1. Just do it : Not much to say. All the hard work has already been done. Typically, you should preserve the stack caller's frame, disable interrupts, save all important registers, do what the handler is supposed to do, acknowledge the present interrupt, restore all the necessary registers, reenable interrupts, reset the stack caller's frame and return with either a 'IRET' or 'RET' as required by the service controlling your handler.

       Finally, one last issue needs to be addressed. The interrupt handler or the wrapper function needs to acknowledge the interrupt by sending an EOI. Usually, you only need to send a non-specific EOI to the PIC controller at the end of your routine with something like 'outportb(0x20,0x20)' (C) or 'out 0x20, 0x20' (Intel's asm). However, if priorities are shifted during the execution of the interrupt handler or if you're running in the special mask mode (see the section about the 8259A PIC for more information), you should send a specific EOI instead to set the right bit corresponding to the handler. This doesn't happen very often.

       - Installing a real-mode hardware interrupt handler : Relax. This a lot easier than the previous. There are only two things to consider in this case : If the CPU is running in real mode, your handler will be called before the interrupt gets to the DPMI host so it must be written in assembly and located in conventional memory ( below 1Mb mark ) which is something that hard-core real-mode programmers understand quite well... However, if the CPU is in protected-mode and you want to hook an interrupt with both RM and PM handlers you must hook the PM interrupt first, and then the RM one (because hooking the PM interrupt modifies the RM one). This means that you must make sure the interrupt won't be processed twice if both handlers are installed, using for instance some semaphore variable for mutual exclusion control.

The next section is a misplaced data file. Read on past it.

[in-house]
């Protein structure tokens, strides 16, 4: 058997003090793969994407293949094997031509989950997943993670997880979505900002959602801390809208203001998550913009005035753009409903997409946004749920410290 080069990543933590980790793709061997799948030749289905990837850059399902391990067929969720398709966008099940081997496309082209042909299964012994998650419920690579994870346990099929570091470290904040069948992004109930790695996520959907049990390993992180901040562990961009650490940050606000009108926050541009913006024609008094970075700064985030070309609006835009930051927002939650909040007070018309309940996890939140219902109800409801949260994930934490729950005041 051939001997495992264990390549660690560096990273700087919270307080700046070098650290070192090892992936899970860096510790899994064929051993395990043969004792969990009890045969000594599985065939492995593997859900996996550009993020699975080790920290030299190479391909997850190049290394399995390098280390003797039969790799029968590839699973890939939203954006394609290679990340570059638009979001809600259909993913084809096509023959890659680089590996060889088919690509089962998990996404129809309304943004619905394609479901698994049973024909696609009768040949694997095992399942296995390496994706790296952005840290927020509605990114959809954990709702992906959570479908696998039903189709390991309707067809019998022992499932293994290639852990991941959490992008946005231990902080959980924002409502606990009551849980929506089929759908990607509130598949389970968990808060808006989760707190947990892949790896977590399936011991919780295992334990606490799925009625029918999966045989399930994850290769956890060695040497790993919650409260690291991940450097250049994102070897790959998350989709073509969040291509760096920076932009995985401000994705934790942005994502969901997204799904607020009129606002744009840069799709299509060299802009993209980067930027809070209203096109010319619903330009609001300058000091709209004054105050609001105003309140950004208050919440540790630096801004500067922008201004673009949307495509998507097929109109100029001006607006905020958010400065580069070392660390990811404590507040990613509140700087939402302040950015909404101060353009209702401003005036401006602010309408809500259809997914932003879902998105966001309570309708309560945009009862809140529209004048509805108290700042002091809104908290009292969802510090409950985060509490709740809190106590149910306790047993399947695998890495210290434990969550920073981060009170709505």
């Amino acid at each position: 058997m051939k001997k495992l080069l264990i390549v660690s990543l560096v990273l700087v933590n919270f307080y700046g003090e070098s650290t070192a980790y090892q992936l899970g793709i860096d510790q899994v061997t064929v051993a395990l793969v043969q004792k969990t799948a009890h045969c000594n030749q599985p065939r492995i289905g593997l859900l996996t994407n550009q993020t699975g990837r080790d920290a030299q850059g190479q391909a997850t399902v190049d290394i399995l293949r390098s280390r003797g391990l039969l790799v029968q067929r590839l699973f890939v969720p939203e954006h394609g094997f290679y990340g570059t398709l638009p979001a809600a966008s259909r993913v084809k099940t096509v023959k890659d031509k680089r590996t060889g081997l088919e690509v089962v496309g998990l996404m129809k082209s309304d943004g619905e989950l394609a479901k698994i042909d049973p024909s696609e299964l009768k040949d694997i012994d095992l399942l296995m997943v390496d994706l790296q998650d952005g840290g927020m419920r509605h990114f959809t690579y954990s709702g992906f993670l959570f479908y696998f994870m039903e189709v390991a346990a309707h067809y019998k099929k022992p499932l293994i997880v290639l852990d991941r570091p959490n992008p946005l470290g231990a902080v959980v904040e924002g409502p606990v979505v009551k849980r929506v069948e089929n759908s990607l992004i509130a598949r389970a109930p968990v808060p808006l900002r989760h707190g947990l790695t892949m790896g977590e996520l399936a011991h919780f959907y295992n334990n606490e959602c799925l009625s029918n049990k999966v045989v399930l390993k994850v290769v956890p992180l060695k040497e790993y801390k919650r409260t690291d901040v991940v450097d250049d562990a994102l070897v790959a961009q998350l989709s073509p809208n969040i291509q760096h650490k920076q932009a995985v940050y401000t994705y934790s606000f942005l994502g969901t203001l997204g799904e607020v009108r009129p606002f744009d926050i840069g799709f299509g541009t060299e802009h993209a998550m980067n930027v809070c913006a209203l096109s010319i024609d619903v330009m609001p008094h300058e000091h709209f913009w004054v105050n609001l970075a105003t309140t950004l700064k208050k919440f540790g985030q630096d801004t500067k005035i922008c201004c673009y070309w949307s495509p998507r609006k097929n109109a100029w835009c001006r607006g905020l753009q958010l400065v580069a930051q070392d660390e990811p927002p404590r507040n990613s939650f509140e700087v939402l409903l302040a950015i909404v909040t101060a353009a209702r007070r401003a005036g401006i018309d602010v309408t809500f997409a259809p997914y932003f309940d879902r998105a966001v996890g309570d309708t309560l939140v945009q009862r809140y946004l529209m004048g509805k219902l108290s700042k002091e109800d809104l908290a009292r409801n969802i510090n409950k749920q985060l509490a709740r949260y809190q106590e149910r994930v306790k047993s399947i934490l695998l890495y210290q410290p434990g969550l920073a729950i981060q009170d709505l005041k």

1. Initialization : Define 'new_handler' and 'old_handler' as '__dpmi_raddr' structure variables.
  2. Retrieve the original handler you want to replace so it can be restored on program exit : Call 'dpmi_get_real_mode_interrupt_vector()' and save the structure it returns in the 'old_handler' structure variable (passed as the second argument).
  3. Allocate some conventional memory : Call '__dpmi_allocate_dos_memory()' and allocate sufficient conventional memory to hold your handler. Save the segment the function returns in a variable.
  4. Set the handler in conventional memory : Put the code of your handler in recently allocated dos memory with the help of the 'dosmemput()' function. You could also call '__dpmi_allocate_real_mode_callback()' instead, but that would cause a mode switch on every interrupt, which is what we're trying to avoid. Otherwise, why bother installing a real-mode interrupt handler?
  5. Set the new handler : Use the variable that contains the address returned by '__dpmi_allocate_dos_memory()' to fill the 'new_handler' structure variable ( the lower 4 bits into 'offset16' field, the rest into 'segment' field), then call '__dpmi_set_real_mode_interrupt_vector()'.
  6. Clean-up the mess : When you're done with the new handler, restore the old one by calling '__dpmi_set_real_mode_interrupt_vector()' with the 'old_handler' structure variable as its second argument. Also, free the conventional memory allocated by calling '__dpmi_free_dos_memory()'.


3) Locking memory to prevent page faults